3 Replies to “5.30.2013 Journal Prompt”

  1. The kids in the street have a name for her. They call her Havisham. It is both cruel and clever at the same time. It’s after that woman in the book by Dickens. The one about the woman that never did marry, and she is mad, and alone, and she wears a wedding dress that is moth eaten and threadbare, and cobwebs thick as cloth cover the untouched wedding feast. And that’s how the kids think of her.

    Some end-of-days they stare in at her windows, pretending to be braver than they are, hoping to catch sight of her and not knowing what to say or how to respond when they do. They wave sometimes and laugh and call her name, the name they have for her.

    ‘Havisham! Havisham!’

    But that isn’t all the story, for they are not bad kids, not at all.

    They can sometimes be heard talking in lowered voices about the sad that Havisham must be and they feel sad too and want to make things better. They write her cards and short letters but, because they do not know what to say to her, they tell her things about their day, confessing all the wrong and right that they have been about. And they ask forgiveness in their notes, as if Havisham has some power to grant absolution from sins – not that they are really sins, the things they admit to.

    She lives alone in the house and she is quiet and she never goes out. She should really. She knows that. It is not natural or good to be so cut off. Already her health suffers. She is pale and tired and her hair is falling out. But she cannot bear the thought of leaving the house, just in case he called while she was out and he’d leave a note and not call again for another year or longer. So she keeps to her house and she waits.

    The kids in the street wheel out her trash once a week and they cut her grass when it needs cutting and they leave her small gifts of books they have enjoyed or magazines their mothers have finished reading or flowers picked from the garden and wrapped in pink tissue. They leave these small offerings on the front step and they knock the door and run. Then, from some hidden vantage, they watch and they wait, till Havisham comes first to the window and then to the door.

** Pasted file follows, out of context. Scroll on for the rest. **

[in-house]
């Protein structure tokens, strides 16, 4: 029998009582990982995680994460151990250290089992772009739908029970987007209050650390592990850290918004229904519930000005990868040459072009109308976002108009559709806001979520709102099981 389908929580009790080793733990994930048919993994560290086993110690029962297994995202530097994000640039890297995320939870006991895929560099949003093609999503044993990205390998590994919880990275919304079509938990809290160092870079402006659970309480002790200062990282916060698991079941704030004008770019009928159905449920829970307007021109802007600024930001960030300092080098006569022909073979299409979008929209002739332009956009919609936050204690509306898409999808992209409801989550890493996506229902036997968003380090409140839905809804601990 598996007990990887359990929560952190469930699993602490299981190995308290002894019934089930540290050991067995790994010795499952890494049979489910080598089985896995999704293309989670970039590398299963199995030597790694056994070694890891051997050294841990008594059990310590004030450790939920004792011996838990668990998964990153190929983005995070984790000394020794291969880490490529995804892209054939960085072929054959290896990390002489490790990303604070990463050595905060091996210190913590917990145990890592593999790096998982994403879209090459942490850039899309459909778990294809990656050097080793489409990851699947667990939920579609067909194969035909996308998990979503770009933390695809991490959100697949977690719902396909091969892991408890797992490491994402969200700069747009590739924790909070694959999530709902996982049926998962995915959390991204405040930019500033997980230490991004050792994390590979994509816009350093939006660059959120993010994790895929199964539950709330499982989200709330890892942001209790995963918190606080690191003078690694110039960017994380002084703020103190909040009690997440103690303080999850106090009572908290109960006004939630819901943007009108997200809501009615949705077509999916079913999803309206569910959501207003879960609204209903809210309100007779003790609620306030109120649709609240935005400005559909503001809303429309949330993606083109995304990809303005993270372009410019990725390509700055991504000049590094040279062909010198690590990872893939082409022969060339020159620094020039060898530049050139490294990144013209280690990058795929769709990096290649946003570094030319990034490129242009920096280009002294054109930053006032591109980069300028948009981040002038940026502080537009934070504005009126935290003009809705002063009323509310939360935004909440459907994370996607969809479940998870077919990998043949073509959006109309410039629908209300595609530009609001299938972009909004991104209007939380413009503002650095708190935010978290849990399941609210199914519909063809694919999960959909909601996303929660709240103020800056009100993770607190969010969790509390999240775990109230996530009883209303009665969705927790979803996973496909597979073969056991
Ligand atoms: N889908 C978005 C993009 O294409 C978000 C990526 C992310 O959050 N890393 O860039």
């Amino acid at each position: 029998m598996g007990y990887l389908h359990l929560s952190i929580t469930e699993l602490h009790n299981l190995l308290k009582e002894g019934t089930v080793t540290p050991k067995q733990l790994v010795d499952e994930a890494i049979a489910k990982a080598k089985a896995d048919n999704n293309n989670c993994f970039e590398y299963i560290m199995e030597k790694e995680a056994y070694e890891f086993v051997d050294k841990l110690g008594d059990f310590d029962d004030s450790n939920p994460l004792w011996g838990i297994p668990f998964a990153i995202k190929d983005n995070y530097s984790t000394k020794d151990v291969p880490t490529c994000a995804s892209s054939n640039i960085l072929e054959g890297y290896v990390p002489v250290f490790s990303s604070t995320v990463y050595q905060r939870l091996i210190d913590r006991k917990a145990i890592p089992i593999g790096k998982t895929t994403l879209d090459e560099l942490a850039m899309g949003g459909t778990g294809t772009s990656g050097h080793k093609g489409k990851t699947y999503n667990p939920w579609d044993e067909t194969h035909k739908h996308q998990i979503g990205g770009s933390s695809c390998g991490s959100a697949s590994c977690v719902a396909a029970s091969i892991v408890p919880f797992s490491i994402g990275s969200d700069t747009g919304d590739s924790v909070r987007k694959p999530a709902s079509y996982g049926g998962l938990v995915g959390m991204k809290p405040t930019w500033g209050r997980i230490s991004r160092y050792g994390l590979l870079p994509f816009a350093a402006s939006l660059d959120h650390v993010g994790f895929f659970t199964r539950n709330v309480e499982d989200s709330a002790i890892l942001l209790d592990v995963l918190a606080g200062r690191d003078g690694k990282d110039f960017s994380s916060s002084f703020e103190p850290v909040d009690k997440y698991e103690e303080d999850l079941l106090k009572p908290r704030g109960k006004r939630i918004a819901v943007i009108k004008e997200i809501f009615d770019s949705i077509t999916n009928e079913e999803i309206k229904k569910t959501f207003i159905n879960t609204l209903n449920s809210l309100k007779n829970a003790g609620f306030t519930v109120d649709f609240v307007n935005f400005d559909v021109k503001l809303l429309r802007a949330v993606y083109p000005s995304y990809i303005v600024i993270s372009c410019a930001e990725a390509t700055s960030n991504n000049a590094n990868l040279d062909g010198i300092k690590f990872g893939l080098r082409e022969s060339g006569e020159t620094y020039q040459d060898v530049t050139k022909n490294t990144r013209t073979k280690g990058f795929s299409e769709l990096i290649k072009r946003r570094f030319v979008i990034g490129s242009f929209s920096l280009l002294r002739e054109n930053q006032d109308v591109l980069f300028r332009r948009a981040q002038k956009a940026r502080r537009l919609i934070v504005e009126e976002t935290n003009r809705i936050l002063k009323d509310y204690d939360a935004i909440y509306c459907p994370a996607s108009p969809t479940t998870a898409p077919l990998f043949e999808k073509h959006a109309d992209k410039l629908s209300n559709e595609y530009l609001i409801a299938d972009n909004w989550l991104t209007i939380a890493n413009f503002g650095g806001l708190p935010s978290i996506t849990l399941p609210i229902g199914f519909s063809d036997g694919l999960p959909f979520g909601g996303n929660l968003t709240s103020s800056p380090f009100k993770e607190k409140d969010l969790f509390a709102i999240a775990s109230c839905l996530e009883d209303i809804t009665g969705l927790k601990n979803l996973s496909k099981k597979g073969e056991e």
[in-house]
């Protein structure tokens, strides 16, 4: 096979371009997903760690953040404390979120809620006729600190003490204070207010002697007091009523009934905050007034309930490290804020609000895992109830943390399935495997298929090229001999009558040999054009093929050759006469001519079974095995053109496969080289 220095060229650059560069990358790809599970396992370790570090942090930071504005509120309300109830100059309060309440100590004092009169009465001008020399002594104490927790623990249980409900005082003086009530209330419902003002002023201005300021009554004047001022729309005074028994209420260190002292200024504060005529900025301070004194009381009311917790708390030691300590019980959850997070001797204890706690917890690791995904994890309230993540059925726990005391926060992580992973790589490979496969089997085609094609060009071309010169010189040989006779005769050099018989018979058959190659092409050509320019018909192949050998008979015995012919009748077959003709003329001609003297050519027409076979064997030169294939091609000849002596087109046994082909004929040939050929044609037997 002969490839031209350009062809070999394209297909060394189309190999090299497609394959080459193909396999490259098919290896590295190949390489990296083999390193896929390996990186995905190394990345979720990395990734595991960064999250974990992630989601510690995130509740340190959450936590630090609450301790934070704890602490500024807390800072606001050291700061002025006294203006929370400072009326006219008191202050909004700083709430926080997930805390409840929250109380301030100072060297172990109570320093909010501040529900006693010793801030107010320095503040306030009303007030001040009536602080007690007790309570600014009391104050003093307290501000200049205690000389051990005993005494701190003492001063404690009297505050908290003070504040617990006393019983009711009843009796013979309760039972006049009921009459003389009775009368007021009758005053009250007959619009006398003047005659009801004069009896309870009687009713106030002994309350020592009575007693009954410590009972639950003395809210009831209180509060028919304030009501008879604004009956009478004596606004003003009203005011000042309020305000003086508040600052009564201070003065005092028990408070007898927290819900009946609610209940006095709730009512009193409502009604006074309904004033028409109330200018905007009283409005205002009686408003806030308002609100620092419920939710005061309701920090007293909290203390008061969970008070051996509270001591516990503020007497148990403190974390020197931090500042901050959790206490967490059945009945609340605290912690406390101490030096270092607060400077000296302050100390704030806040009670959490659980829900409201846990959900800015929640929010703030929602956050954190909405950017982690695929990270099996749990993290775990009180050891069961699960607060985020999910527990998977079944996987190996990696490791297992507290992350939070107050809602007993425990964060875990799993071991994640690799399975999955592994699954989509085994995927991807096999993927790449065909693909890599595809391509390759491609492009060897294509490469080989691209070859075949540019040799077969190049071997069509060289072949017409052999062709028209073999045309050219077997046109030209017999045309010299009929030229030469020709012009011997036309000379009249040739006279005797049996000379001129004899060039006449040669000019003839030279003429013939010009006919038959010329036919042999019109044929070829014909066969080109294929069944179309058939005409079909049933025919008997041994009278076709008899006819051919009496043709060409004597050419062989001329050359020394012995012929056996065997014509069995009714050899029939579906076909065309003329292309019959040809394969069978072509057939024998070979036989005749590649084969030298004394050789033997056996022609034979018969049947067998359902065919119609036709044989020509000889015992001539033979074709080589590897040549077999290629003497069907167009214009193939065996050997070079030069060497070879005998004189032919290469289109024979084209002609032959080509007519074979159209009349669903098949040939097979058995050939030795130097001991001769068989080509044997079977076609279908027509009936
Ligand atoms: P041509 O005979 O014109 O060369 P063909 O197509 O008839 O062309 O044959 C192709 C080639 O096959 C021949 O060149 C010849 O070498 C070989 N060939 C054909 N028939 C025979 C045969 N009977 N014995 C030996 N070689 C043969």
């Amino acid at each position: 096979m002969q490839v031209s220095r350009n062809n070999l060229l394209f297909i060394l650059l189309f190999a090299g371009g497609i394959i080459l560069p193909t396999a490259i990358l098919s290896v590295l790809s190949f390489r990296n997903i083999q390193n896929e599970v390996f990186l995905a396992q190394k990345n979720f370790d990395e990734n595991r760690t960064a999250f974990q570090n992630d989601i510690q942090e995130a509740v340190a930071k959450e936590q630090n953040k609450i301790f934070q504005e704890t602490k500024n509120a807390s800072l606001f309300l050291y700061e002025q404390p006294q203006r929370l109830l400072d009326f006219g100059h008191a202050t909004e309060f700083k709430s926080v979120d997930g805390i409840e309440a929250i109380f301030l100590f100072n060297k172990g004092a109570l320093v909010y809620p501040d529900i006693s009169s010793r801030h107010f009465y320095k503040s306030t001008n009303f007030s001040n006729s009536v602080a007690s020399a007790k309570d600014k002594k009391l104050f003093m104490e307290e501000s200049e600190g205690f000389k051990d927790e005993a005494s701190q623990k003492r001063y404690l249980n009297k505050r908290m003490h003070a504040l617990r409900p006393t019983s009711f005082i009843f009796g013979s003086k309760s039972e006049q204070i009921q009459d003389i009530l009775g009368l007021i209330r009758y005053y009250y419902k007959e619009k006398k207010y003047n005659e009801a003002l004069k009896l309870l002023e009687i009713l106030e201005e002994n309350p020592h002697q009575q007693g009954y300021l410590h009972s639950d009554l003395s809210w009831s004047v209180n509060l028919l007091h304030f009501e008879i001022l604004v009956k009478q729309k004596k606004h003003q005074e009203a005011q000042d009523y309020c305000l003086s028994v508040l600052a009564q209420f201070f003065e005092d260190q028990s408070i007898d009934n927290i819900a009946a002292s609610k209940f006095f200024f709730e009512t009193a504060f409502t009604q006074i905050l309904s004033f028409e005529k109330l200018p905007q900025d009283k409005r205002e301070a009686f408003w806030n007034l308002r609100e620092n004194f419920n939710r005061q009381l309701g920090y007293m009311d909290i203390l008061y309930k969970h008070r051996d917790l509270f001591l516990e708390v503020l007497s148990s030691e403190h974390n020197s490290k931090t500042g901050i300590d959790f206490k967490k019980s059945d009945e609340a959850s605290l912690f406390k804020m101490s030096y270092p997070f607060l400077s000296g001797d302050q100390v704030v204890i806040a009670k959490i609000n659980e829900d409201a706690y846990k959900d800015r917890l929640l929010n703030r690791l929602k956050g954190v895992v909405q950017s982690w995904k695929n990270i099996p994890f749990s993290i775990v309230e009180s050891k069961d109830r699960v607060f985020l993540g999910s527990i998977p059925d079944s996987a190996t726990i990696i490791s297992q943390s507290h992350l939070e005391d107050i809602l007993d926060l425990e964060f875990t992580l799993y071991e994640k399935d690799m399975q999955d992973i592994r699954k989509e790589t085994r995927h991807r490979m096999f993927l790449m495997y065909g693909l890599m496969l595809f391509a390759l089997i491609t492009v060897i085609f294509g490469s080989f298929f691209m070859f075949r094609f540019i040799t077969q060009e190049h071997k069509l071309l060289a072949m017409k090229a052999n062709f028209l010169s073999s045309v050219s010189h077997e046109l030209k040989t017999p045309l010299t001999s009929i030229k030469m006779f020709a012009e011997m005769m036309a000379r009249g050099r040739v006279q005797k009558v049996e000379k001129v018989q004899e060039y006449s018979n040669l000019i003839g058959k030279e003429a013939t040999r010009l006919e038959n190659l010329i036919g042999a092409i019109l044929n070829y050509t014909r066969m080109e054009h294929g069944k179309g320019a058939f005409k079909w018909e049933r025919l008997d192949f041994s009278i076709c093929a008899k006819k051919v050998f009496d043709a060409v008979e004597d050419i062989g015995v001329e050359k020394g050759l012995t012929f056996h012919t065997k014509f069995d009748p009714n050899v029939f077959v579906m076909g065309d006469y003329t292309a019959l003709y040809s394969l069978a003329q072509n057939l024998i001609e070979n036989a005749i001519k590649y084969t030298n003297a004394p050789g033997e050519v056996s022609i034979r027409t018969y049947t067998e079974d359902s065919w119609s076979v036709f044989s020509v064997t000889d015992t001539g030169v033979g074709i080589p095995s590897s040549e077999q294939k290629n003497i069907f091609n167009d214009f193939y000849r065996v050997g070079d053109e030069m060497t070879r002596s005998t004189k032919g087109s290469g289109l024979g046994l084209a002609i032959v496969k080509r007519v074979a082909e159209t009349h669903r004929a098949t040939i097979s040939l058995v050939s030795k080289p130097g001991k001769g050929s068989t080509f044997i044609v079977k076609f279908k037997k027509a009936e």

They call the street ‘Lonely Street’ but really it is spelled ‘Loanly’, and when they describe her house it is down at the end of Lonely Street, like in the song by Elvis, and so they call her house the Heartbreak Hotel, and they invent stories of jilted love and lost kisses and broken hearts.

    In truth, her name is Elspeth Bendall, and she waits for a son to come back to her, waits for a soldier to come home from the war. That’s the war in Iraq, all desert sun and oil; and she got a letter and a medal, and the letter said he’d been brave and he’d done his duty, and the medal was proof that he had. But she saw on the tv the coffins that were shipped back and flags draped over the coffins and all that ceremony with men in clean uniforms stomping their feet in step with each other and their faces serious and still. Only, that didn’t happen for her son. She just got the letter and the medal and a set of identity tags that looked like they had been chewed by a dog and spat out.

    And so she waits, thinking he might not really be dead like they said, thinking that any day he could knock at the door and she’d be there waiting with his medal and the house would be known to him and not a bit different. And so she dresses the same as the day he left, and she keeps his room just as it was, and she plays the same songs on the stereo, and nothing can change; and I suppose that’s a bit like Havisham.

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